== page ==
I think the picture looks fine.
It is rarely needed to get pictures sharper than this. Viewing at 100% would be equivalent to printing in a size more than a meter long. Hardly anyone does that anymore, and if someone does, we don't put our nose on it and complain one of the leaves could be sharper.
Expecting perfectly sharp results at 100% will always leave you dissapointed. It is simply not possible because 75% of what you are seeing is made up and does not really exist. Any camera that can take color pictures has something like a Bayer filter. This filter filters out everything except one primary color per pixel (this statement is somewhat simplified, but the filter does block most of the light). Your camera has algorithms that try to recreate this information, but there is a lot of guessing involved. There will always be imperfections, called artifacts. Especially around sharp edges this leaves unsharpness.
It is often better to focus on other areas than optimising sharpness, but if you want to improve the sharpness, you could try the following.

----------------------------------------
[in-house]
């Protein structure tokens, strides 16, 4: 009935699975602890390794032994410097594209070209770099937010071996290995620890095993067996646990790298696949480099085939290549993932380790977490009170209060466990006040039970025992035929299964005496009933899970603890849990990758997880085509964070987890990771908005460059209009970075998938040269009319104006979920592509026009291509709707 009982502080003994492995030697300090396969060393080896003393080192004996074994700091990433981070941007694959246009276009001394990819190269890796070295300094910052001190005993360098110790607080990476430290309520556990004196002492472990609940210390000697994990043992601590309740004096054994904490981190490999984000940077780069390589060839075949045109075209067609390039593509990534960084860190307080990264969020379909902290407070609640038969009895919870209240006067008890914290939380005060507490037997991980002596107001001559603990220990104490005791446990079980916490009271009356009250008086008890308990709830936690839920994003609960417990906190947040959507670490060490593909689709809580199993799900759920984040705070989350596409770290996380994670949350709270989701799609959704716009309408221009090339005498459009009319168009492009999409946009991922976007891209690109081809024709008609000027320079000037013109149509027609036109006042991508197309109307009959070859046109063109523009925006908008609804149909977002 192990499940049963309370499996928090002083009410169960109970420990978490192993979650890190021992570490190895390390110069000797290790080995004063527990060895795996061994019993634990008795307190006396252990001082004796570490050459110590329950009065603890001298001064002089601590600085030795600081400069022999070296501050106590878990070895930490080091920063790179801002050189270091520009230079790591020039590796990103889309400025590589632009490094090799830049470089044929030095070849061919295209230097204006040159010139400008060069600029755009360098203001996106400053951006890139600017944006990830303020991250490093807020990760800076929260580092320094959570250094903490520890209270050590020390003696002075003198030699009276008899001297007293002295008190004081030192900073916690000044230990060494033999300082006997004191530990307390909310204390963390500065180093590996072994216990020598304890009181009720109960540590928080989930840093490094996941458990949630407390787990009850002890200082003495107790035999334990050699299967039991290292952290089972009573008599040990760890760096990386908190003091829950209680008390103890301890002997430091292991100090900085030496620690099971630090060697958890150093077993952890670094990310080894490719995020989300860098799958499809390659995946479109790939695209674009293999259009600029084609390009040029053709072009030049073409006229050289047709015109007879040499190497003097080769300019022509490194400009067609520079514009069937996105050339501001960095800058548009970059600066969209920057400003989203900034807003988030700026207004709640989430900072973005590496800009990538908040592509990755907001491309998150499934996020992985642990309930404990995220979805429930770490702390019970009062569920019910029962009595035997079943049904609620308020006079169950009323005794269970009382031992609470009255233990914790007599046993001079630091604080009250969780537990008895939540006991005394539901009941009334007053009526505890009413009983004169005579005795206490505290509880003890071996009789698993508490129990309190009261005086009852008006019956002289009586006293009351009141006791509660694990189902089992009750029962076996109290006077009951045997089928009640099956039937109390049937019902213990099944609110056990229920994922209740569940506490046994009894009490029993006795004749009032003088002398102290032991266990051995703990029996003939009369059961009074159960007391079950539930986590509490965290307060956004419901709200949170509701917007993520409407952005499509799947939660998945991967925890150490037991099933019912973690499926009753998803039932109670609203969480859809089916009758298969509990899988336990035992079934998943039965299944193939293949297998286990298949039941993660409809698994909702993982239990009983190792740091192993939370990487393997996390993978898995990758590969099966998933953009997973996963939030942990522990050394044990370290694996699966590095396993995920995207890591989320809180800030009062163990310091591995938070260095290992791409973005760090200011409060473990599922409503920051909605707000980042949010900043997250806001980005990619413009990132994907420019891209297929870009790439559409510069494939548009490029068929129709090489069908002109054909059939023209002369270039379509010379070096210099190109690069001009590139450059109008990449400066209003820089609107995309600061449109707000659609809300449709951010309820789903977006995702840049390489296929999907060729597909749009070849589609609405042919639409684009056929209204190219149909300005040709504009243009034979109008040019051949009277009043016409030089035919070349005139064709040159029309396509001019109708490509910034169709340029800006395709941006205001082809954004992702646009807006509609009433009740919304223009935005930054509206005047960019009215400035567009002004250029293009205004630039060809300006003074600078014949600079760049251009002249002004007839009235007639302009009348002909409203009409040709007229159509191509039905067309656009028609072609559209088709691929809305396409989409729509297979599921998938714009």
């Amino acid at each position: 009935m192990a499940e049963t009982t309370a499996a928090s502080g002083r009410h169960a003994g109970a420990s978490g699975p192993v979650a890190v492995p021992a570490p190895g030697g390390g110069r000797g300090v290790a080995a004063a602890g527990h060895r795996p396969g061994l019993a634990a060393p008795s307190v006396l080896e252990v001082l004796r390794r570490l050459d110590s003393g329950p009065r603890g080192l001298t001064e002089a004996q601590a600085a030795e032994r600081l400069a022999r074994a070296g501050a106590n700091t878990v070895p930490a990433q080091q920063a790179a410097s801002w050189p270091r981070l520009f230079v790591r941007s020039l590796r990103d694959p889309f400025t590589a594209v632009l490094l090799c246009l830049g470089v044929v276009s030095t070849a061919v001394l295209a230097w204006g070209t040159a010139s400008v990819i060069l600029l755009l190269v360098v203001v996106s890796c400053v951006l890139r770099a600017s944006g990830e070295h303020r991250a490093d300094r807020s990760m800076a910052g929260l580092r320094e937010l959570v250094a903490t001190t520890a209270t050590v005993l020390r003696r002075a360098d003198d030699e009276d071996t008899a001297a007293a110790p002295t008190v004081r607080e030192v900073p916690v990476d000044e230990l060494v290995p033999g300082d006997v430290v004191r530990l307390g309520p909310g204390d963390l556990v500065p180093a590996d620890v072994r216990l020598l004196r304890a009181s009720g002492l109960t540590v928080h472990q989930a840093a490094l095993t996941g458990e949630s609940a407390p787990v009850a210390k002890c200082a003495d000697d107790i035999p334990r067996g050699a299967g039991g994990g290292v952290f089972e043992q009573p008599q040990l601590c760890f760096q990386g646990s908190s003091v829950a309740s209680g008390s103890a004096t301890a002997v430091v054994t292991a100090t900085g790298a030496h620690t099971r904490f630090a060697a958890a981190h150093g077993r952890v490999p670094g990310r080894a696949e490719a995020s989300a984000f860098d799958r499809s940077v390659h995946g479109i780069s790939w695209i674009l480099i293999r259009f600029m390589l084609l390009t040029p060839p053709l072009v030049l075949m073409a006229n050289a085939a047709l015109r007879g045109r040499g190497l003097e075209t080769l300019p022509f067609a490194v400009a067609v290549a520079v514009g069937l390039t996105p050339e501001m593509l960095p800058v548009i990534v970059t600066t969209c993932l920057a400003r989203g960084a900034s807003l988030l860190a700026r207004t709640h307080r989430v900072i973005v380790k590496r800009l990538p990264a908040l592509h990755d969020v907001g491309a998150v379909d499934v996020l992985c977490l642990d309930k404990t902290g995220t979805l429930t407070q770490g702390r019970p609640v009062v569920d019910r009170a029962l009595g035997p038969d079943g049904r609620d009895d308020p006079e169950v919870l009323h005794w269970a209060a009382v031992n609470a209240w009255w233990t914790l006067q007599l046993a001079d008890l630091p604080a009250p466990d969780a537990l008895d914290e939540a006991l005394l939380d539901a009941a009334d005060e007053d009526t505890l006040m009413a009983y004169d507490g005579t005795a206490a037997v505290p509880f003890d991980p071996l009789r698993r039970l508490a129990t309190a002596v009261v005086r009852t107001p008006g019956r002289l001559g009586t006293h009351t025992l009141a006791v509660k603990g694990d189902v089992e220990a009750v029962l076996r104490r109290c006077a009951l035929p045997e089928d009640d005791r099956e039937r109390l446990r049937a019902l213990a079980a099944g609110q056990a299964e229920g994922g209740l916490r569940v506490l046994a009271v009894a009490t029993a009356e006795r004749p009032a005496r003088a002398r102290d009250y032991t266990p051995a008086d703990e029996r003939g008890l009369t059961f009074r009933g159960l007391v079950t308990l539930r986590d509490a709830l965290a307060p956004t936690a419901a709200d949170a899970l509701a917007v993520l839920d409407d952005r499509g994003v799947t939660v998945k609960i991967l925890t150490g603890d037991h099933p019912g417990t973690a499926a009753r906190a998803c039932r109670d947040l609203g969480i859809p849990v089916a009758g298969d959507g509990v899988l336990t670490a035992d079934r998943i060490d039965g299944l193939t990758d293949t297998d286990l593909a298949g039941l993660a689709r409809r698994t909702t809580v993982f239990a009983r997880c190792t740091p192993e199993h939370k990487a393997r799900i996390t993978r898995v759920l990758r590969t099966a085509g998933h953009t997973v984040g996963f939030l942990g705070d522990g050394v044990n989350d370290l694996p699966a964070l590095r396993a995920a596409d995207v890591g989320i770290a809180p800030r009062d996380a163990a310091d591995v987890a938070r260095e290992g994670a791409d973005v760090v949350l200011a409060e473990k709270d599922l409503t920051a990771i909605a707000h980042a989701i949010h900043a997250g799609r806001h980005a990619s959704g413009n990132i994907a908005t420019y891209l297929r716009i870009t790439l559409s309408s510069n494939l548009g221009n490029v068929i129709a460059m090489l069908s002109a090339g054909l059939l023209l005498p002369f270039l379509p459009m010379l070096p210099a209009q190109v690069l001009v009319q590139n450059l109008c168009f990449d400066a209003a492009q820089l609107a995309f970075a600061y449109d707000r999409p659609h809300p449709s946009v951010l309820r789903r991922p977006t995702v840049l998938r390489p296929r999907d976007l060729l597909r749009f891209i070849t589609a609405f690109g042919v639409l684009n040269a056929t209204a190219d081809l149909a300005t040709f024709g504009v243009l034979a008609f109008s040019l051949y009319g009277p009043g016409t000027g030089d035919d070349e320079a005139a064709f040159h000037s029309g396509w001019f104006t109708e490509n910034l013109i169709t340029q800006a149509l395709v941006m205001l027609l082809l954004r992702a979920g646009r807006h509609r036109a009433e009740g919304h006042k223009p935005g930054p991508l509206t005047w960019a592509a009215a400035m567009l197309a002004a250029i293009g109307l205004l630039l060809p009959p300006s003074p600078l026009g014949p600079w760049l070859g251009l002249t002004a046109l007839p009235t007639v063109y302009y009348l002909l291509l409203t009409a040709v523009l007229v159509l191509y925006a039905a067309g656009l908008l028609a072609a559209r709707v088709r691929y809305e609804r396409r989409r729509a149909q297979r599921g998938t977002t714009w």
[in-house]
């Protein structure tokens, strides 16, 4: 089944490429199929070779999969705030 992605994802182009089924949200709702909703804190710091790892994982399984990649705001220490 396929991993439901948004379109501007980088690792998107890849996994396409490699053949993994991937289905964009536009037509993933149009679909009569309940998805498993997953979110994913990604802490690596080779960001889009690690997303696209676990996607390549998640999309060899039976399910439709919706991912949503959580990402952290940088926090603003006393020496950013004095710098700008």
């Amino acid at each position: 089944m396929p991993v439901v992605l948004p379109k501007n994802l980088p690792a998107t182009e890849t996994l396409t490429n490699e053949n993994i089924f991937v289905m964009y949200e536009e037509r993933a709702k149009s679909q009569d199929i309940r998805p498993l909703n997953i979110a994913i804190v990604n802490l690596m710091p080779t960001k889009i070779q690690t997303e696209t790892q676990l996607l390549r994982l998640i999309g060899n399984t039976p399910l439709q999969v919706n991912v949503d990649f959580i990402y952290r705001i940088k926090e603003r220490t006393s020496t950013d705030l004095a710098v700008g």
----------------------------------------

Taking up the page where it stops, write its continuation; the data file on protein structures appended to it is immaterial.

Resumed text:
1) Shoot at your lens's optimum aperture, this is usually around 4.5. You can often find this on the internet. At F/14 diffraction starts to play a significant role.
2) Check your processing sharpness setting. Pictures are made unsharp in most profiles to make them look more smooth.
3) Use a faster shutterspeed. The 1/F rule comes from the old days when people said that a 600x400 pixel television was very sharp. If you want maximum sharpness at a 100% on a modern camera you need to go much faster.
4) Buy better equipment. If you look at 100% everything matters. I would not recommend this though. My photo's started improving many times faster when I realized that learning about the artistic side photography was a much better way to spent my time than reading reviews and thinking about new stuff to buy. You will always find limitations in your equipment if you look for it, but they are rarely a big issue in normal use.